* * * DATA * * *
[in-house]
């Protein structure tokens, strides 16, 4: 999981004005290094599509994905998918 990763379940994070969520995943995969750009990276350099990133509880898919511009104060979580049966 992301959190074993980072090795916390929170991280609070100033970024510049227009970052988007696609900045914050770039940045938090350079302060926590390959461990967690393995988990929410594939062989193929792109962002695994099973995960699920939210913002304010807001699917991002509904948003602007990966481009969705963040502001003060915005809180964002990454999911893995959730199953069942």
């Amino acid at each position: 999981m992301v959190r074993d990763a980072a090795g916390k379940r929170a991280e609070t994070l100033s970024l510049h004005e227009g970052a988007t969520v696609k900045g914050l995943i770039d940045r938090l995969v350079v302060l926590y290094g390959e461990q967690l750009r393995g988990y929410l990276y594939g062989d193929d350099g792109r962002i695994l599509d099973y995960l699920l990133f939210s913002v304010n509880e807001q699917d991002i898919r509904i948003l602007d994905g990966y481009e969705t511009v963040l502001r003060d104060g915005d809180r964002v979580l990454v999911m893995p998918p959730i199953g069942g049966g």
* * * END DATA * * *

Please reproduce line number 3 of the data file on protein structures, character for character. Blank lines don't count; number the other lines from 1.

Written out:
């Amino acid at each position: 999981m992301v959190r074993d990763a980072a090795g916390k379940r929170a991280e609070t994070l100033s970024l510049h004005e227009g970052a988007t969520v696609k900045g914050l995943i770039d940045r938090l995969v350079v302060l926590y290094g390959e461990q967690l750009r393995g988990y929410l990276y594939g062989d193929d350099g792109r962002i695994l599509d099973y995960l699920l990133f939210s913002v304010n509880e807001q699917d991002i898919r509904i948003l602007d994905g990966y481009e969705t511009v963040l502001r003060d104060g915005d809180r964002v979580l990454v999911m893995p998918p959730i199953g069942g049966g």